“What the protesters are protesting is exactly this kind of unacceptable behavior — and that is the disregard, disrespect and aggression that seems to make stalking Black citizens, rather than protecting them, the goal of law enforcement. To say, ‘this has got to stop’ would be tantamount to shouting into the wind. We have said ‘this has got to stop’ too many times. We need to take steps in the coming days, weeks, months and years to change.”

Georgia State President Mark Becker:

“Atlanta’s many decades of peaceful protest and advocacy for social justice have resulted in real and positive change for our society. Georgia State is an example of that change ... We’re on the right track, and through continued hard work and sustained commitment we will together help bring an end to the pain and injustice that ail our society.”

Emory University President Claire Sterk:

“Although we are distanced physically during this pandemic, we strive to stand together in spirit. I hear and acknowledge the pain so many are experiencing, and we grieve and rage along with you.”

Spelman College student Taniyah Pilgrim, who was tased by police:

“We felt like we were going to die in that car.”

Morehouse College student Messiah Young, tased by police with Pilgrim:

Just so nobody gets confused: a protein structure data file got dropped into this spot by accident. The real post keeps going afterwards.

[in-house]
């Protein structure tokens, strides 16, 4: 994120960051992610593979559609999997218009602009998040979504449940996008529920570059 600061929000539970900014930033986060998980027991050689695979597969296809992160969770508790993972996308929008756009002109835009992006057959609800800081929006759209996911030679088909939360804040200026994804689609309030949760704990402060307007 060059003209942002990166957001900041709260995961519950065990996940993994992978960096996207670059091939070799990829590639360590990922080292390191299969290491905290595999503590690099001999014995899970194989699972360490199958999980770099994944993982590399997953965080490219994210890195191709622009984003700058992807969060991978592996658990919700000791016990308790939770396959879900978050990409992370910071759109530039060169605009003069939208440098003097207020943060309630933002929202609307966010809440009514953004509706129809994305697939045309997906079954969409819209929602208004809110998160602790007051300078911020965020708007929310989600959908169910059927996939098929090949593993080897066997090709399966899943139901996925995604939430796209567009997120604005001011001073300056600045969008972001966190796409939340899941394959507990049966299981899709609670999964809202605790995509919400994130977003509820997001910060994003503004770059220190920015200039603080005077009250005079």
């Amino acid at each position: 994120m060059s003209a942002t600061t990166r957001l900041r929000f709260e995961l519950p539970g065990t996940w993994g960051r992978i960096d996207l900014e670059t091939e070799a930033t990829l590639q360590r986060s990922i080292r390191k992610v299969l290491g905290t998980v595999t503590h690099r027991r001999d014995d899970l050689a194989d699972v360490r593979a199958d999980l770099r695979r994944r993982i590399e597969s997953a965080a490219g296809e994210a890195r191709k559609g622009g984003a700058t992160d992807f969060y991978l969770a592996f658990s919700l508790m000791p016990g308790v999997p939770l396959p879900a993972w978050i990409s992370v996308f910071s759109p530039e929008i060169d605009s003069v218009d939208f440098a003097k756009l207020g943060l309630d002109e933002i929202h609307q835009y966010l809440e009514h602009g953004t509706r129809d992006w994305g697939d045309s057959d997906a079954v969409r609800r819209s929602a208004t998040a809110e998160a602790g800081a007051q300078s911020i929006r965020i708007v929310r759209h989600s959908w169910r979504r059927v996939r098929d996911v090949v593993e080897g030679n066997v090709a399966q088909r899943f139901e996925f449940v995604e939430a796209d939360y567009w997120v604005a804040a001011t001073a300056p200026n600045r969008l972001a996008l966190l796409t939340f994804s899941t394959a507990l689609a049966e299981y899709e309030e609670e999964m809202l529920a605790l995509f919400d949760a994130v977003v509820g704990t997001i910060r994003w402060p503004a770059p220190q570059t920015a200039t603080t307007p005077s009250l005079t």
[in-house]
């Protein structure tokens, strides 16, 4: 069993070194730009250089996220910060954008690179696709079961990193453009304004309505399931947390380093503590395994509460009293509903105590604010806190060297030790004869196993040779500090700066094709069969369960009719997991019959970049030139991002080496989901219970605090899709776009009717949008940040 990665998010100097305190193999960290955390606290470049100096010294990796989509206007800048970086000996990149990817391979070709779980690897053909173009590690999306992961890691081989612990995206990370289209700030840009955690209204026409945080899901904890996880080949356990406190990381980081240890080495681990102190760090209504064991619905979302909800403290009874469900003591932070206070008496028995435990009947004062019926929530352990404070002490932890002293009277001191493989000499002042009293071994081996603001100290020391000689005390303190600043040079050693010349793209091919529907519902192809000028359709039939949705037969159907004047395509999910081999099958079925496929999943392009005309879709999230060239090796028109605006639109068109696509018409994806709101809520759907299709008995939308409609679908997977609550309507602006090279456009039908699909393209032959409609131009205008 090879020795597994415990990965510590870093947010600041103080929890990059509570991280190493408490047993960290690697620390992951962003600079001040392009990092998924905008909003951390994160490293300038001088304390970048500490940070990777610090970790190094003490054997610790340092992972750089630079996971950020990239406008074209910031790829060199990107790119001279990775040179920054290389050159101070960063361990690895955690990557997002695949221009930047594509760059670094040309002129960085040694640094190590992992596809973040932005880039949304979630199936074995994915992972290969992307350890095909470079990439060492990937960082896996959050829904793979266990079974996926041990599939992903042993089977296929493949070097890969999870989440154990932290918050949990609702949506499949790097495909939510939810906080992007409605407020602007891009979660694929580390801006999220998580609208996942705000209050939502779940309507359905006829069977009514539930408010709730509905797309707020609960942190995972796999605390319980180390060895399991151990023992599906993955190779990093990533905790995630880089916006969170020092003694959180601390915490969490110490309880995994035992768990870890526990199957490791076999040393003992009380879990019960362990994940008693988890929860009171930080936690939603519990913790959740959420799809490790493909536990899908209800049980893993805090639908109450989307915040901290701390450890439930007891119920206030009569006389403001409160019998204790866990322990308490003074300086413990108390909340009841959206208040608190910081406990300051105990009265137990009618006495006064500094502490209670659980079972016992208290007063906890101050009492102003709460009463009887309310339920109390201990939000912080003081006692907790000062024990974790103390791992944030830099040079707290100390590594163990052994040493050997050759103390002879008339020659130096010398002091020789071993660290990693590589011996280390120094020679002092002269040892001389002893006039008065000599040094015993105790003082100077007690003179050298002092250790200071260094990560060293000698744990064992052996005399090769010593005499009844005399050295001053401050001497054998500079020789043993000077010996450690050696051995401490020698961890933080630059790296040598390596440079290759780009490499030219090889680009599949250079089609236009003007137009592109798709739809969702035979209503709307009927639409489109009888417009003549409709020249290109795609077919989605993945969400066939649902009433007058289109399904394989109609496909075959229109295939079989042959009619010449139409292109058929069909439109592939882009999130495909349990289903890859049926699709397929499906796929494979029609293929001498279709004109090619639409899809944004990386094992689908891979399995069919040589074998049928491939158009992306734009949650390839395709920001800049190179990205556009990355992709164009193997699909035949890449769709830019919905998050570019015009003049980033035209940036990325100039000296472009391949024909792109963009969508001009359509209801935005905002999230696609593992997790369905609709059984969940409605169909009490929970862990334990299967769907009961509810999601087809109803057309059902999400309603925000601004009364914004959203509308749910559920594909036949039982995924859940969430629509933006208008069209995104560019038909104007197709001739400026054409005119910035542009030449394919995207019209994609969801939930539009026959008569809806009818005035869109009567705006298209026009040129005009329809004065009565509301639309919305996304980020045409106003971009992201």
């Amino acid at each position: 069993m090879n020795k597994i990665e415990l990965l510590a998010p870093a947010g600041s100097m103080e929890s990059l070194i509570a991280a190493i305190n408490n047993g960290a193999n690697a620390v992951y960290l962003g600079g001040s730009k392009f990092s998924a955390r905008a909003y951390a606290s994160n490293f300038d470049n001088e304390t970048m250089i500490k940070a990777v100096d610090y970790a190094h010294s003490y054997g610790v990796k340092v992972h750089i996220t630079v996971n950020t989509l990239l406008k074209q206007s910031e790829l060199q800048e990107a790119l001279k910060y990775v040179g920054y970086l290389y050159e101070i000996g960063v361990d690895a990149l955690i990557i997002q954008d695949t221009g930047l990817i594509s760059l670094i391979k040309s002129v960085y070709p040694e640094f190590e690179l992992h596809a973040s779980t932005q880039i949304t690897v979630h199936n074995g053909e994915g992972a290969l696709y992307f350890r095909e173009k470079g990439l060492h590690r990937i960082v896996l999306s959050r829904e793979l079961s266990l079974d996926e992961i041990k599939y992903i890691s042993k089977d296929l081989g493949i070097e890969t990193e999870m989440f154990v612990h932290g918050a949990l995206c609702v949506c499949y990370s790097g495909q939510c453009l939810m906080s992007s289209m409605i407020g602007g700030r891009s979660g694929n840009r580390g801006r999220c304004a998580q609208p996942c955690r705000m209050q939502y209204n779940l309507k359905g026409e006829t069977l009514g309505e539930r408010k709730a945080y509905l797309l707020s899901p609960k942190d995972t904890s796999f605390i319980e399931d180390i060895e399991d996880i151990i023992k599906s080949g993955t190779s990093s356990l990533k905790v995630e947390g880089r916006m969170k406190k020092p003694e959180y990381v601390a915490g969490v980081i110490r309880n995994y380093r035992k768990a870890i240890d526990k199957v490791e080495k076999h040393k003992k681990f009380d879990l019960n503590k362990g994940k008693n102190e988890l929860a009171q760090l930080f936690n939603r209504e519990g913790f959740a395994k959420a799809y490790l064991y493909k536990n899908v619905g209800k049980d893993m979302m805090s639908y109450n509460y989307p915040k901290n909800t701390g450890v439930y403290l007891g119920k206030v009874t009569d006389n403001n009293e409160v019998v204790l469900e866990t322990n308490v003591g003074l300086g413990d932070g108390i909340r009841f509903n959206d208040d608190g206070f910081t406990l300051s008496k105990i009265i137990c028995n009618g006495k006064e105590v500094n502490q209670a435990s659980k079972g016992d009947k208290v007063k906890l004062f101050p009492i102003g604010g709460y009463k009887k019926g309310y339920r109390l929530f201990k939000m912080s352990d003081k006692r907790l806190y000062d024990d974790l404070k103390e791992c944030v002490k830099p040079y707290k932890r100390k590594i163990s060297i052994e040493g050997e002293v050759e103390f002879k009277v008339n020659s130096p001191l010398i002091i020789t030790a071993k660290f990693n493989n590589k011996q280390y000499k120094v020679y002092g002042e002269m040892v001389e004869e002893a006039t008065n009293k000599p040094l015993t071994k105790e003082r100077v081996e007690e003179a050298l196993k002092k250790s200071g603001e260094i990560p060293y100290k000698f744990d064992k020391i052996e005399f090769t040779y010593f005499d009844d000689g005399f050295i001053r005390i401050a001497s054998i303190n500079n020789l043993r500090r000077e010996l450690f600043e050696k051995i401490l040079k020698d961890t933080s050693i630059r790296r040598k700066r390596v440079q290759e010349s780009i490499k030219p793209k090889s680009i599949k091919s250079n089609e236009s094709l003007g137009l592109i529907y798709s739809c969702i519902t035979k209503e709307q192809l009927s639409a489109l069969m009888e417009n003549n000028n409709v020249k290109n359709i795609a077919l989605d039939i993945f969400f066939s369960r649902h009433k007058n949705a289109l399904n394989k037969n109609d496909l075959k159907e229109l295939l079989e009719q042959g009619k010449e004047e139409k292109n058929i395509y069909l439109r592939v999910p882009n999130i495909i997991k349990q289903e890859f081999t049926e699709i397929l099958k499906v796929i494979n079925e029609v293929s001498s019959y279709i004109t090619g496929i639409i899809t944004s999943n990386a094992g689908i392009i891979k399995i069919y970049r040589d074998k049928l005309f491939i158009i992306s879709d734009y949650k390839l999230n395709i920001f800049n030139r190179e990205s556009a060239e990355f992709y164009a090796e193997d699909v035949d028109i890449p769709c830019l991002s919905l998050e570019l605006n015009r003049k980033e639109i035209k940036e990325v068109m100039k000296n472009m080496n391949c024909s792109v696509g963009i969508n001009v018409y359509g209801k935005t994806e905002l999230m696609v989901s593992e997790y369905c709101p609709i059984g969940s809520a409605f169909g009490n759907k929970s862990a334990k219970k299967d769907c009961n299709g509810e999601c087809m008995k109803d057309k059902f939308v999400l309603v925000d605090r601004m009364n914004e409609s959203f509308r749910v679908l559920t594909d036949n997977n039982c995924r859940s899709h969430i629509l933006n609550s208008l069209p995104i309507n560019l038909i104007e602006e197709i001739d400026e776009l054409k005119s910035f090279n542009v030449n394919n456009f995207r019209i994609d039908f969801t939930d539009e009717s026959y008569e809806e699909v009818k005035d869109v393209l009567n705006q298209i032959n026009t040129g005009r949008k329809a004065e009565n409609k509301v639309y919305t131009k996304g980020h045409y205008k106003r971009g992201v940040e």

“This has truly been one of the hardest things I’ve ever experienced in my life.”

Clark Atlanta University President George French, Morehouse College President David A. Thomas, Morehouse School of Medicine President Valerie Montgomery Rice and Spelman College President Mary Schmidt Campbell in a joint statement released Sunday:

“It is clear that the behavior of law enforcement in this country must change. Incidents like the one last night and the many events of police violence (recorded and unrecorded) leading up to today heighten the urgency of this need for change. And we support our students as champions and activists on behalf of change.”

Morehouse College student government association president John Bowers III:

“In the midst of a time that has caused us to be uncertain about our lives, unity is the only medicine that can heal our wounds. Wounds that have been caused by individuals who do not understand the pains they have caused to not only us but generations to come.”

University of Georgia President Jere Morehead:

“In the days ahead, let us move forward in seeking racial justice by practicing acts of kindness, love and understanding, thoughtful listening and constructive dialogue, and by demonstrating our ongoing commitment to do better while working together for a more united and just society.”

Agnes Scott College President Leocadia Zak:

“I recognize that many within our campus community are deeply impacted by this traumatic incident, especially our students, faculty and staff of color for whom these unfortunate events are too often a part of their lived reality. I share in your sorrow and outrage over this injustice.”